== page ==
But there were problems. Police kept arresting some patients and growers, in part because of the ambiguity in I-692 about how much cannabis patients could possess. The law itself allowed for a “60-day supply,” which depending on the user could mean anything from a few grams to several ounces or more. Another complication arose because I-692 didn’t say anything about where MMJ patients could get their medicine, other than that a “designated caregiver” could assist them. According to High Times, this led to the proliferation of dispensaries where patients would come in, sign a form declaring one of the dispensary workers their designated caregiver, buy their pot (or rather, receive their pot free and then make a “donation” to the dispensary, so that neither was breaking federal law by buying or selling a controlled substance), and then in their next breath sign another note revoking the dispensary worker’s status as their designated caregiver. The next patient in line would step up to the counter, sign a note, etc. “This plainly illegal operation of dispensaries led to some raids and much anger from the medical activist community,” writes reporter Russ Belville.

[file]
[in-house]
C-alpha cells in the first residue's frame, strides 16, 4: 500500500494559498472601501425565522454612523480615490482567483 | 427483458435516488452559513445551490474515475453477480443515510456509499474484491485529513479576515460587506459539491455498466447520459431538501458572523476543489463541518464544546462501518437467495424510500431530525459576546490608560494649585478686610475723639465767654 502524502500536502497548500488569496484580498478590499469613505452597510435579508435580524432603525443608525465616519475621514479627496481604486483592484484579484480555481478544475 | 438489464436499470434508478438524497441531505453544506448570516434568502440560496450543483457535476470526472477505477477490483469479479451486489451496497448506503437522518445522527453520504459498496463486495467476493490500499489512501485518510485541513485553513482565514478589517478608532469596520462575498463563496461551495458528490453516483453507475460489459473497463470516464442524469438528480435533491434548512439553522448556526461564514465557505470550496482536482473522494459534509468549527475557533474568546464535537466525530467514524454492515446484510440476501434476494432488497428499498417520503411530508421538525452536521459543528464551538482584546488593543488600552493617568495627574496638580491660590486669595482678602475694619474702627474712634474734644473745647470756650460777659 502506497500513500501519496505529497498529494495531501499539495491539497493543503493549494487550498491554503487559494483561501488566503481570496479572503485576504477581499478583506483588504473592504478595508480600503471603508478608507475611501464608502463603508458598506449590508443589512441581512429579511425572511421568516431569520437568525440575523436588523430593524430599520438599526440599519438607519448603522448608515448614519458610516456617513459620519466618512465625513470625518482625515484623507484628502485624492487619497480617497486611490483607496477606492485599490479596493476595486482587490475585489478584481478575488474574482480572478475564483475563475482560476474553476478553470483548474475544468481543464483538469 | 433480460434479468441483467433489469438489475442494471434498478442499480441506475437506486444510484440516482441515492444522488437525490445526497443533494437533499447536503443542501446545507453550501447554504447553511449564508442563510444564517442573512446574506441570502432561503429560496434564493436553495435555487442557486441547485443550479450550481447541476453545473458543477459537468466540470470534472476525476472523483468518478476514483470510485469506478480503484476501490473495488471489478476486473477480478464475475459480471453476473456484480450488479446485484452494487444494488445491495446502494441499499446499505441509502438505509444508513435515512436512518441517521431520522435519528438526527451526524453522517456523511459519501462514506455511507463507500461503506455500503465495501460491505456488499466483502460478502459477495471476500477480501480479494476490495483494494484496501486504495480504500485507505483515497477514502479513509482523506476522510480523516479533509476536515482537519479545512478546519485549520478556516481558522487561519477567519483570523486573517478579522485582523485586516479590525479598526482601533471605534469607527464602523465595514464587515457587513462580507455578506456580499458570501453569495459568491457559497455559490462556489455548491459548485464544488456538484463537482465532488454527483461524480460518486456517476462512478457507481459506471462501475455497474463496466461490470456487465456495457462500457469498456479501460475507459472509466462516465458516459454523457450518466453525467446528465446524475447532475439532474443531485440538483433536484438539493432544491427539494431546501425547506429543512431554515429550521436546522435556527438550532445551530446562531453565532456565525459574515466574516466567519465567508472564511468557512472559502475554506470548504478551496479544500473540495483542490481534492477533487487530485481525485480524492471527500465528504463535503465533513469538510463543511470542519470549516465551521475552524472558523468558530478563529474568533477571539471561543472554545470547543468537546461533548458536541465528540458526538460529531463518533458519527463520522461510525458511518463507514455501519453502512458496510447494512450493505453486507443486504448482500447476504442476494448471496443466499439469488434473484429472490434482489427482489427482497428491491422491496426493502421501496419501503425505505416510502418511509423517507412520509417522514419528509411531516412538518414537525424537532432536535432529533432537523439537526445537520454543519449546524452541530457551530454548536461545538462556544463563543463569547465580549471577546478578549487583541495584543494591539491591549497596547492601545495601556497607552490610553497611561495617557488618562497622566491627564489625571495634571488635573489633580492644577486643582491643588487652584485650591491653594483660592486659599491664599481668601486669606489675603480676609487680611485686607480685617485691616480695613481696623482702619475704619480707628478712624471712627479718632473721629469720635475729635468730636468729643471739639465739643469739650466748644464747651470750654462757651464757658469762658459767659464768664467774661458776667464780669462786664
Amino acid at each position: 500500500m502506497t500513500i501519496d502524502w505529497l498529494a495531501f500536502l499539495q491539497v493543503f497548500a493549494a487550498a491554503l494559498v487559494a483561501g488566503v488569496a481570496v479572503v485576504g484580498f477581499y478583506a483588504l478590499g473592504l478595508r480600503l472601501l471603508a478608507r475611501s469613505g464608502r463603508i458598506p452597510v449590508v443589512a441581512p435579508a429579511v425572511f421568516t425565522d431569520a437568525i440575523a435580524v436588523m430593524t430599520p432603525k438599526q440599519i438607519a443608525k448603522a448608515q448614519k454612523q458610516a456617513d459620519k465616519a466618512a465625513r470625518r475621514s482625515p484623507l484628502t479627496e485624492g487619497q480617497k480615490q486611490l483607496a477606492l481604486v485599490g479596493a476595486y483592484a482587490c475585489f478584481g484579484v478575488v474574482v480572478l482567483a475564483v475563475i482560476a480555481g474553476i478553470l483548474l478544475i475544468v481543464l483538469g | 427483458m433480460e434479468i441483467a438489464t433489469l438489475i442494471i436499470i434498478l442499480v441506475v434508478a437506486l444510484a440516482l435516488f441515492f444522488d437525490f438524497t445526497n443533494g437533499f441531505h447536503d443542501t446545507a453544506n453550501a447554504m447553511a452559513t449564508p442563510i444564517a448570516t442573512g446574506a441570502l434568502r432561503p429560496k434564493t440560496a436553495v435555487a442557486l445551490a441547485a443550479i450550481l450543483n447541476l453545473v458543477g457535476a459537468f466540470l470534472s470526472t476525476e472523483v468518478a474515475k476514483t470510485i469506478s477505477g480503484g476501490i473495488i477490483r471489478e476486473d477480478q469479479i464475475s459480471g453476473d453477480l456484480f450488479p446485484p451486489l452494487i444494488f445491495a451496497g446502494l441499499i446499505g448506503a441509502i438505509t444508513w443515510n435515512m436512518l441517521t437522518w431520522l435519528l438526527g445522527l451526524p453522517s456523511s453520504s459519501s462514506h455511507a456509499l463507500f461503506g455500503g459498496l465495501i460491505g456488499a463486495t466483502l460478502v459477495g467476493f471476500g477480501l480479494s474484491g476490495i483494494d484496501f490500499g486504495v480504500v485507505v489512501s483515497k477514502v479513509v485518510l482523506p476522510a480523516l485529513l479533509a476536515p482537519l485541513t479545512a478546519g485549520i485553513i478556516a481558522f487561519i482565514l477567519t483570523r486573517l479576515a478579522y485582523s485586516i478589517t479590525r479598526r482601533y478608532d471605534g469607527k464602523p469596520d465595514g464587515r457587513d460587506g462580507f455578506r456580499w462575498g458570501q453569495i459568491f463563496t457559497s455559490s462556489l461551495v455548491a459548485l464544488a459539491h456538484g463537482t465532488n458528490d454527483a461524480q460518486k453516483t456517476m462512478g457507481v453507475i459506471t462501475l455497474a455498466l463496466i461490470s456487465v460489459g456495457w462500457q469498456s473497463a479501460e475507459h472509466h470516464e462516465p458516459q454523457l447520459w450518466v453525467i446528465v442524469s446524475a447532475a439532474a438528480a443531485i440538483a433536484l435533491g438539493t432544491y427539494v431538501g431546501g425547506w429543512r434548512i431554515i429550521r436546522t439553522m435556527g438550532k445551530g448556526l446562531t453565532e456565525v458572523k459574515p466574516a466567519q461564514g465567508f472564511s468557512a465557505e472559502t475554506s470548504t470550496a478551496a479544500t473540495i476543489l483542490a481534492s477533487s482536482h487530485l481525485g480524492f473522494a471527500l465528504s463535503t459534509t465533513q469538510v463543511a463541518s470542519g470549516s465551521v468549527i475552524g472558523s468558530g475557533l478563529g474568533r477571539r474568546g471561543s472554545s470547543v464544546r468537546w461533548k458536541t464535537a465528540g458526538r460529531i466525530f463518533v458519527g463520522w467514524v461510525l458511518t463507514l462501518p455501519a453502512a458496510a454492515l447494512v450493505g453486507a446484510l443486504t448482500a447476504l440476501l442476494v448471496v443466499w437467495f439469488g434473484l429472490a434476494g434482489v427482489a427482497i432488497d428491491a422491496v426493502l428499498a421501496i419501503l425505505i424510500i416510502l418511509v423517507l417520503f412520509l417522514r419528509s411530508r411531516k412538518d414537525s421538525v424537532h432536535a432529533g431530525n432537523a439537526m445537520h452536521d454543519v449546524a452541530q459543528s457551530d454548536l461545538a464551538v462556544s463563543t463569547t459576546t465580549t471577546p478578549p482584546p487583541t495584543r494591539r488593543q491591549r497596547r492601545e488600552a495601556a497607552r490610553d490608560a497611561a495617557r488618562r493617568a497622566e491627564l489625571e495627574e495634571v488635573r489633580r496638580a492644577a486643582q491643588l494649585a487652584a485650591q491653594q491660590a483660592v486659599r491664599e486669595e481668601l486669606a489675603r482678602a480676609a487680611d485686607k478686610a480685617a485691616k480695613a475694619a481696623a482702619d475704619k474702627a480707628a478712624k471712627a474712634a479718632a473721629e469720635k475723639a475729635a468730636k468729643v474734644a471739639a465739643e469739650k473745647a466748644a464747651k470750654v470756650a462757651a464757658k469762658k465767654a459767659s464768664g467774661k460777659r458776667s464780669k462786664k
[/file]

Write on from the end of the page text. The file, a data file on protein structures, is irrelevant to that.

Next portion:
In response, state legislators passed SB 5073 in 2011, allowing “collective gardens for the purpose of producing, processing, transporting, and delivering cannabis for medical use.” The bill capped collectives at 10 patients, 45 plants, and 72 ounces of cannabis each, and created a 15-day waiting period before a designated provider could switch patients. The bill was also supposed to more clearly define dispensaries and create a registry of Washington MMJ patients, but under pressure from federal attorneys—who threatened in a letter that “state employees who conducted activities mandated by the Washington legislative proposals would not be immune from liability” to federal prosecution—Governor Christine Gregoire line-vetoed those sections of the bill. “I cannot disregard federal law on the chance that state employees will not be prosecuted,” she said. “What would I say to them if they are?”